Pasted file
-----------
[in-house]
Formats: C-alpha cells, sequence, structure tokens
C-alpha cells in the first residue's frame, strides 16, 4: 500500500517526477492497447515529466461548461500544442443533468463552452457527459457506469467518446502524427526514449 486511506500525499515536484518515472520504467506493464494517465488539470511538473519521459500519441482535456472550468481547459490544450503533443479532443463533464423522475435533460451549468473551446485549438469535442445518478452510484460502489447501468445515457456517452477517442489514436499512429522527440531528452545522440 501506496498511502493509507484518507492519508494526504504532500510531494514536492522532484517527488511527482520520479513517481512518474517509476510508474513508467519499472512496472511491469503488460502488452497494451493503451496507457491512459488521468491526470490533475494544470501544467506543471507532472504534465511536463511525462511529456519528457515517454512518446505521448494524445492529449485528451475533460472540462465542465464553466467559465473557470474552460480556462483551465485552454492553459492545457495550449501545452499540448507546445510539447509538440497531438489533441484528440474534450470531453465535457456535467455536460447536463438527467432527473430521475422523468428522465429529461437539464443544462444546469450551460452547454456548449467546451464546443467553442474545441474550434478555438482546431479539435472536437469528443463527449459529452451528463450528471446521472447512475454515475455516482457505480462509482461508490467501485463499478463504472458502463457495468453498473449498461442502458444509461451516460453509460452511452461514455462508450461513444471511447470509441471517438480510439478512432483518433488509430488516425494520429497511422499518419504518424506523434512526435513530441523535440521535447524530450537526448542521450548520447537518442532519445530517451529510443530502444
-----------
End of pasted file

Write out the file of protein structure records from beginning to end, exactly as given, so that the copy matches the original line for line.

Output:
[in-house]
Formats: C-alpha cells, sequence, structure tokens
C-alpha cells in the first residue's frame, strides 16, 4: 500500500517526477492497447515529466461548461500544442443533468463552452457527459457506469467518446502524427526514449 486511506500525499515536484518515472520504467506493464494517465488539470511538473519521459500519441482535456472550468481547459490544450503533443479532443463533464423522475435533460451549468473551446485549438469535442445518478452510484460502489447501468445515457456517452477517442489514436499512429522527440531528452545522440 501506496498511502493509507484518507492519508494526504504532500510531494514536492522532484517527488511527482520520479513517481512518474517509476510508474513508467519499472512496472511491469503488460502488452497494451493503451496507457491512459488521468491526470490533475494544470501544467506543471507532472504534465511536463511525462511529456519528457515517454512518446505521448494524445492529449485528451475533460472540462465542465464553466467559465473557470474552460480556462483551465485552454492553459492545457495550449501545452499540448507546445510539447509538440497531438489533441484528440474534450470531453465535457456535467455536460447536463438527467432527473430521475422523468428522465429529461437539464443544462444546469450551460452547454456548449467546451464546443467553442474545441474550434478555438482546431479539435472536437469528443463527449459529452451528463450528471446521472447512475454515475455516482457505480462509482461508490467501485463499478463504472458502463457495468453498473449498461442502458444509461451516460453509460452511452461514455462508450461513444471511447470509441471517438480510439478512432483518433488509430488516425494520429497511422499518419504518424506523434512526435513530441523535440521535447524530450537526448542521450548520447537518442532519445530517451529510443530502444